WSOP Main Event Runner-Up Darvin Moon Dies At 56 Due To Complications From Surgery

The year 2020 has been terrible for both poker as well as players. It has been a year in which only sadness has been found as not only have we seen several prestigious live poker festivals being cancelled or moved online due to the Covid-19, we have lost several popular poker players including the poker legend and celebrated commentator Mike Sexton who died early this month at the age of 72 after a battle with prostate cancer. In the early hours of Sunday morning, Poker Night in America developer Todd Anderson broke the sad news of Darvin Moon passing away at the age of 56 years.

A self-employed logger and amateur poker player, Moon, who hailed from Oakland, Maryland, passed away due to complications from surgery on September 19, according to Todd Anderson.

Although not a professional poker player, Moon almost won the world’s biggest and most prestigious annual live poker tournament. In 2009, the self-taught poker player won his way into the $10K buy-in WSOP main event through a $130 buy-in satellite and managed to navigate his way through a tough field of 6,494 runners to eventually enter the coveted final table as the chip leader.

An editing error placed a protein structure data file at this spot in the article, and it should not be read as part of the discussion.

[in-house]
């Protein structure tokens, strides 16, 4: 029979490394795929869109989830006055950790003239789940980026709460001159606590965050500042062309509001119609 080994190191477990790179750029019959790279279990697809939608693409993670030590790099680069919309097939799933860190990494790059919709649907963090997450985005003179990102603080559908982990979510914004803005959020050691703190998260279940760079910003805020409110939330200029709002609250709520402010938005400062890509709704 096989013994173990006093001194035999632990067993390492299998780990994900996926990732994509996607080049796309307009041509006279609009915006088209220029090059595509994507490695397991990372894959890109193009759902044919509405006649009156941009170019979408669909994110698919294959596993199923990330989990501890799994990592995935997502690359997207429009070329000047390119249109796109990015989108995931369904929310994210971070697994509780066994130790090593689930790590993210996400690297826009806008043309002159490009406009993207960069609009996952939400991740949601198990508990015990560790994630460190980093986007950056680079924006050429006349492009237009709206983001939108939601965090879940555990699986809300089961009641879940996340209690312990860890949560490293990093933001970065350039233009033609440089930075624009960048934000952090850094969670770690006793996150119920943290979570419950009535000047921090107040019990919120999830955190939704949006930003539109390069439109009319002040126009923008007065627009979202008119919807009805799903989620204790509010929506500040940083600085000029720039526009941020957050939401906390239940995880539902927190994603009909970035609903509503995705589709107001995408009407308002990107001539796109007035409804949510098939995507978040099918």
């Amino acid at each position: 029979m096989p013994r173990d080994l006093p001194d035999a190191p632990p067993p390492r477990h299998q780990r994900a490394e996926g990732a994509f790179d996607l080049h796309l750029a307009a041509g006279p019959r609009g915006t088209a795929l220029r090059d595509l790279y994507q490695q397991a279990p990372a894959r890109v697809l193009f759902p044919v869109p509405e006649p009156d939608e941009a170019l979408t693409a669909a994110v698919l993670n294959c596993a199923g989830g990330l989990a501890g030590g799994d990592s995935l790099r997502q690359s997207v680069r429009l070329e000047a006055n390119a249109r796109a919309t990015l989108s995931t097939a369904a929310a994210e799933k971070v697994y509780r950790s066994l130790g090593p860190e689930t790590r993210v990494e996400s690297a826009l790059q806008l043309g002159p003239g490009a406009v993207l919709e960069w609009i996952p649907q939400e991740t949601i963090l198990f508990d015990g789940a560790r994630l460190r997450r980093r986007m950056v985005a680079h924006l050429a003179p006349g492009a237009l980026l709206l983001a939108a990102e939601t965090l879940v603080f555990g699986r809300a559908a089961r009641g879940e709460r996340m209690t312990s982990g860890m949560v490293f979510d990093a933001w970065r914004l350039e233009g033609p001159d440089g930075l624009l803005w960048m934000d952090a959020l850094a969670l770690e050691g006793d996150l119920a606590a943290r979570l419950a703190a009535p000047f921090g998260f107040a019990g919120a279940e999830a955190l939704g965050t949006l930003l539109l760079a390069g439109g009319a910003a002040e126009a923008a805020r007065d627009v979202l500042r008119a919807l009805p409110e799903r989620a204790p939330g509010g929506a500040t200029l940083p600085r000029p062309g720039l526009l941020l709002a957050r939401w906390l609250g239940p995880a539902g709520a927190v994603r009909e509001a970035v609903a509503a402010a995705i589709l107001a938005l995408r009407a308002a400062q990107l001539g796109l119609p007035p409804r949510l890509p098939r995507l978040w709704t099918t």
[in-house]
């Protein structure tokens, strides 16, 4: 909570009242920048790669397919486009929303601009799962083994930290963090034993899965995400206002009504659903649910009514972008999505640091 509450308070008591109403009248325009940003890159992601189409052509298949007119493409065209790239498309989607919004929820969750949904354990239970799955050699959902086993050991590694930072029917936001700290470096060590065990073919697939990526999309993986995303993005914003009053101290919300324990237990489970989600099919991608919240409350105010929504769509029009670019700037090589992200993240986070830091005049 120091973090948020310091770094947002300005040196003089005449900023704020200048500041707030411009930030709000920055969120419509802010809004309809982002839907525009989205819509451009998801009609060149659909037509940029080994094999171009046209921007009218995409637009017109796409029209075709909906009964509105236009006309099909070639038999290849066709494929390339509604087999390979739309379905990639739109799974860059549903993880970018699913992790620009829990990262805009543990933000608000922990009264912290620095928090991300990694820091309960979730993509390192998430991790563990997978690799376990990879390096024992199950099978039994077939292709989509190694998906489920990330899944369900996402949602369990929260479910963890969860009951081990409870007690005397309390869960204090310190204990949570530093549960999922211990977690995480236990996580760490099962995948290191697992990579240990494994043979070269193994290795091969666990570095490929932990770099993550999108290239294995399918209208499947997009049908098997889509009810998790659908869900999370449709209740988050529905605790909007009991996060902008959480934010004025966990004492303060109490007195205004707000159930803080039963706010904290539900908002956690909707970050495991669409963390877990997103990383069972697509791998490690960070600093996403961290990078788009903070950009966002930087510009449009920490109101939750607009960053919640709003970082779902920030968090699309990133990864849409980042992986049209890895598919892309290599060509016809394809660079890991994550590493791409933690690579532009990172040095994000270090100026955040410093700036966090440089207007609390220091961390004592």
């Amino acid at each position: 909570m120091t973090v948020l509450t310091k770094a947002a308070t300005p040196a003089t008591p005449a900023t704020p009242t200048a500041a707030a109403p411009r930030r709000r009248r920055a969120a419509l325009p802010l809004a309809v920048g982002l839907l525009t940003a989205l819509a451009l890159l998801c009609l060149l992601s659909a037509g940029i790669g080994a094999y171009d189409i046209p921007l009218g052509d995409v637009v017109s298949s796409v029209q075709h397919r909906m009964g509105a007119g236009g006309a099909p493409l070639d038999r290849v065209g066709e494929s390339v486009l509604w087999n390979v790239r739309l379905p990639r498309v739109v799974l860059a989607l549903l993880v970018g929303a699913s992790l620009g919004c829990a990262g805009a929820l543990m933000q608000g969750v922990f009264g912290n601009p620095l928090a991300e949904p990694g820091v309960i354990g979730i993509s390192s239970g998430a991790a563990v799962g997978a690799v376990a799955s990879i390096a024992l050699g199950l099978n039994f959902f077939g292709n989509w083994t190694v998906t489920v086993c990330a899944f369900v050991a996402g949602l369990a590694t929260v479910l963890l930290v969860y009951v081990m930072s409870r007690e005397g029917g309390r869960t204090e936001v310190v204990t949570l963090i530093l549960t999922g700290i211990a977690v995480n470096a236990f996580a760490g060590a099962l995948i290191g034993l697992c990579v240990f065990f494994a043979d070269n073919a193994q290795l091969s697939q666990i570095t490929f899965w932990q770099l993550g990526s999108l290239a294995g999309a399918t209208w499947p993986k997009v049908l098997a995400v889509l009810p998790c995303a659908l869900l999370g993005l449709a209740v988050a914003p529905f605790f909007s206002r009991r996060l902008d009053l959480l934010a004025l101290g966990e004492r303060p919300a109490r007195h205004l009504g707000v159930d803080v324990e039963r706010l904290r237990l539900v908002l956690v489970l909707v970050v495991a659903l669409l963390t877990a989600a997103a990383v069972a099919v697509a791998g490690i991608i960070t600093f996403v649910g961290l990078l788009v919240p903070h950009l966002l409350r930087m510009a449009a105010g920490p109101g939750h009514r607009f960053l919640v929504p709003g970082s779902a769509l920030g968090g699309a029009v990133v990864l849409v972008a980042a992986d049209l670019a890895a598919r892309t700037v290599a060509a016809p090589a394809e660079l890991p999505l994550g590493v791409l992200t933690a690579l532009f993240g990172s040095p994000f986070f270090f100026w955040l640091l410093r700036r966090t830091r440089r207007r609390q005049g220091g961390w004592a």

Moon outlasted several big name players at the final table, including 10-time bracelet winner Phil Ivey and Jeff Shulman to finally enter the heads-up against Joe Cada. Moon ultimately finished runner-up for a career best $5,182,601, while Cada shipped the title to become the youngest ever winner of the Main Event at the age of 21. He walked away with a whopping $8,546,435 in top prize.

In total, Moon raked 10 cashes, totaling $5,210,576 in earnings. Moon purchased some investment properties and pickup trucks for his family with his poker winnings. He also purchased the farm where he grew up. He is survived by his wife Wendy and will always be remembered for his final duel of a historical WSOP that will never be forgotten. The WSOP paid a moving tribute to the player.

We would like to end it by saying, you were the ‘ultimate recreational player’ and your legacy in the game of poker will live on as long as people enjoy playing and watching the game. Rest in peace.